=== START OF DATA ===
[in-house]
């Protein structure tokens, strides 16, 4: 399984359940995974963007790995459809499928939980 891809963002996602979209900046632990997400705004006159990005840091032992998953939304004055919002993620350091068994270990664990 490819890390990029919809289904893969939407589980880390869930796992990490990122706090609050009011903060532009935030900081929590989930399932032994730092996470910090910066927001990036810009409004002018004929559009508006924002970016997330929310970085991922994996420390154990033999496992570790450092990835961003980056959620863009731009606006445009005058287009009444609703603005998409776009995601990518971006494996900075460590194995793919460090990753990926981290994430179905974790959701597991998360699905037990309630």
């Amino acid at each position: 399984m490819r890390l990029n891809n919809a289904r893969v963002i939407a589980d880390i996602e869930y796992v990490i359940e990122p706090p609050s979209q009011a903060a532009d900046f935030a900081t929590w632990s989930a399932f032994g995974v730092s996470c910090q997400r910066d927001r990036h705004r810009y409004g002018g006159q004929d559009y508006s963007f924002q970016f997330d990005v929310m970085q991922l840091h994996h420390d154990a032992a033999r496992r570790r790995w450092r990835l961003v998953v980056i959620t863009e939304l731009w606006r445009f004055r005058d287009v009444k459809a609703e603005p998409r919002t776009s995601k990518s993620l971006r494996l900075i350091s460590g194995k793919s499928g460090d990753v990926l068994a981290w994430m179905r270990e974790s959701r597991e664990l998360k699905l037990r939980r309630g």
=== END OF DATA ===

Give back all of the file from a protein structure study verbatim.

[in-house]
């Protein structure tokens, strides 16, 4: 399984359940995974963007790995459809499928939980 891809963002996602979209900046632990997400705004006159990005840091032992998953939304004055919002993620350091068994270990664990 490819890390990029919809289904893969939407589980880390869930796992990490990122706090609050009011903060532009935030900081929590989930399932032994730092996470910090910066927001990036810009409004002018004929559009508006924002970016997330929310970085991922994996420390154990033999496992570790450092990835961003980056959620863009731009606006445009005058287009009444609703603005998409776009995601990518971006494996900075460590194995793919460090990753990926981290994430179905974790959701597991998360699905037990309630």
């Amino acid at each position: 399984m490819r890390l990029n891809n919809a289904r893969v963002i939407a589980d880390i996602e869930y796992v990490i359940e990122p706090p609050s979209q009011a903060a532009d900046f935030a900081t929590w632990s989930a399932f032994g995974v730092s996470c910090q997400r910066d927001r990036h705004r810009y409004g002018g006159q004929d559009y508006s963007f924002q970016f997330d990005v929310m970085q991922l840091h994996h420390d154990a032992a033999r496992r570790r790995w450092r990835l961003v998953v980056i959620t863009e939304l731009w606006r445009f004055r005058d287009v009444k459809a609703e603005p998409r919002t776009s995601k990518s993620l971006r494996l900075i350091s460590g194995k793919s499928g460090d990753v990926l068994a981290w994430m179905r270990e974790s959701r597991e664990l998360k699905l037990r939980r309630g």